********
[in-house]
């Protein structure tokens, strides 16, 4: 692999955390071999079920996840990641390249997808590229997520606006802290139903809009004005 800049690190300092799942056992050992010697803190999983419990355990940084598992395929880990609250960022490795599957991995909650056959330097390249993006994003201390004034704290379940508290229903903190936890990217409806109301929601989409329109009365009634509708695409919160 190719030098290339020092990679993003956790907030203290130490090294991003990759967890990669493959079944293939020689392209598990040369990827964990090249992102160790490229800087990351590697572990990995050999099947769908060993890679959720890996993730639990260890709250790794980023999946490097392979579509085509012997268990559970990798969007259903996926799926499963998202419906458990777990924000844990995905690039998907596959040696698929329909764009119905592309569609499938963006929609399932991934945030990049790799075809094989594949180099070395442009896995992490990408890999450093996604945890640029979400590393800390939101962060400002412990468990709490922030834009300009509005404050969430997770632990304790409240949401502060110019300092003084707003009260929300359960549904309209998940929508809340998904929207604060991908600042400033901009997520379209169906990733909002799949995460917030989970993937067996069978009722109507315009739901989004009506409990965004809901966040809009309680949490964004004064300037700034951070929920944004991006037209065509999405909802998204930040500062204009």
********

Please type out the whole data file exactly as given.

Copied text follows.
[in-house]
């Protein structure tokens, strides 16, 4: 692999955390071999079920996840990641390249997808590229997520606006802290139903809009004005 800049690190300092799942056992050992010697803190999983419990355990940084598992395929880990609250960022490795599957991995909650056959330097390249993006994003201390004034704290379940508290229903903190936890990217409806109301929601989409329109009365009634509708695409919160 190719030098290339020092990679993003956790907030203290130490090294991003990759967890990669493959079944293939020689392209598990040369990827964990090249992102160790490229800087990351590697572990990995050999099947769908060993890679959720890996993730639990260890709250790794980023999946490097392979579509085509012997268990559970990798969007259903996926799926499963998202419906458990777990924000844990995905690039998907596959040696698929329909764009119905592309569609499938963006929609399932991934945030990049790799075809094989594949180099070395442009896995992490990408890999450093996604945890640029979400590393800390939101962060400002412990468990709490922030834009300009509005404050969430997770632990304790409240949401502060110019300092003084707003009260929300359960549904309209998940929508809340998904929207604060991908600042400033901009997520379209169906990733909002799949995460917030989970993937067996069978009722109507315009739901989004009506409990965004809901966040809009309680949490964004004064300037700034951070929920944004991006037209065509999405909802998204930040500062204009």